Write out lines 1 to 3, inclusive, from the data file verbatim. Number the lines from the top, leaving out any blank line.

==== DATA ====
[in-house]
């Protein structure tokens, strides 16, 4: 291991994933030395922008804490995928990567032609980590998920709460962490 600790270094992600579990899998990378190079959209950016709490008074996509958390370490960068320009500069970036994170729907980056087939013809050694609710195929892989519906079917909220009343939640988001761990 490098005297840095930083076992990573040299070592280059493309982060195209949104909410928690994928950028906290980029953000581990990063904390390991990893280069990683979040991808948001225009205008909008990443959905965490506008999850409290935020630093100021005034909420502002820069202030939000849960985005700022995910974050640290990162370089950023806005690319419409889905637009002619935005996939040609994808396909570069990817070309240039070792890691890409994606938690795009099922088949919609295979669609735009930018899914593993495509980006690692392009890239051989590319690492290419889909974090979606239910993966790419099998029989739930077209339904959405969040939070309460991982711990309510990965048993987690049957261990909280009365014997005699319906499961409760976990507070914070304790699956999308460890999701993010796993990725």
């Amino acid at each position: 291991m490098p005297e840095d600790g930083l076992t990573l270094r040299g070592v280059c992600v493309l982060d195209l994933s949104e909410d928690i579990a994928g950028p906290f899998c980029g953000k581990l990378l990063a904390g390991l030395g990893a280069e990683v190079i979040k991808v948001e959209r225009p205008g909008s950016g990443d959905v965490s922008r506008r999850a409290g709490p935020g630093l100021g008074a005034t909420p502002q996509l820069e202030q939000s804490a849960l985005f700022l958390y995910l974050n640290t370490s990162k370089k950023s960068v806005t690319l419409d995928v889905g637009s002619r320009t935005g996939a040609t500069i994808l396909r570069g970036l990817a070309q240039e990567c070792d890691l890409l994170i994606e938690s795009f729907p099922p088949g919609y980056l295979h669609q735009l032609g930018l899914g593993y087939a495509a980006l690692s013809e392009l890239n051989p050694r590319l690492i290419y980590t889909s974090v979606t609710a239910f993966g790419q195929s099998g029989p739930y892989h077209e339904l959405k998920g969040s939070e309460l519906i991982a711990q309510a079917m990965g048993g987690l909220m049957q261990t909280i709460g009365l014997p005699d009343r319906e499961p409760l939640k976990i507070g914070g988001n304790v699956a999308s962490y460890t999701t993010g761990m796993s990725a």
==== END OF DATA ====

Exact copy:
[in-house]
């Protein structure tokens, strides 16, 4: 291991994933030395922008804490995928990567032609980590998920709460962490 600790270094992600579990899998990378190079959209950016709490008074996509958390370490960068320009500069970036994170729907980056087939013809050694609710195929892989519906079917909220009343939640988001761990 490098005297840095930083076992990573040299070592280059493309982060195209949104909410928690994928950028906290980029953000581990990063904390390991990893280069990683979040991808948001225009205008909008990443959905965490506008999850409290935020630093100021005034909420502002820069202030939000849960985005700022995910974050640290990162370089950023806005690319419409889905637009002619935005996939040609994808396909570069990817070309240039070792890691890409994606938690795009099922088949919609295979669609735009930018899914593993495509980006690692392009890239051989590319690492290419889909974090979606239910993966790419099998029989739930077209339904959405969040939070309460991982711990309510990965048993987690049957261990909280009365014997005699319906499961409760976990507070914070304790699956999308460890999701993010796993990725």
């Amino acid at each position: 291991m490098p005297e840095d600790g930083l076992t990573l270094r040299g070592v280059c992600v493309l982060d195209l994933s949104e909410d928690i579990a994928g950028p906290f899998c980029g953000k581990l990378l990063a904390g390991l030395g990893a280069e990683v190079i979040k991808v948001e959209r225009p205008g909008s950016g990443d959905v965490s922008r506008r999850a409290g709490p935020g630093l100021g008074a005034t909420p502002q996509l820069e202030q939000s804490a849960l985005f700022l958390y995910l974050n640290t370490s990162k370089k950023s960068v806005t690319l419409d995928v889905g637009s002619r320009t935005g996939a040609t500069i994808l396909r570069g970036l990817a070309q240039e990567c070792d890691l890409l994170i994606e938690s795009f729907p099922p088949g919609y980056l295979h669609q735009l032609g930018l899914g593993y087939a495509a980006l690692s013809e392009l890239n051989p050694r590319l690492i290419y980590t889909s974090v979606t609710a239910f993966g790419q195929s099998g029989p739930y892989h077209e339904l959405k998920g969040s939070e309460l519906i991982a711990q309510a079917m990965g048993g987690l909220m049957q261990t909280i709460g009365l014997p005699d009343r319906e499961p409760l939640k976990i507070g914070g988001n304790v699956a999308s962490y460890t999701t993010g761990m796993s990725a």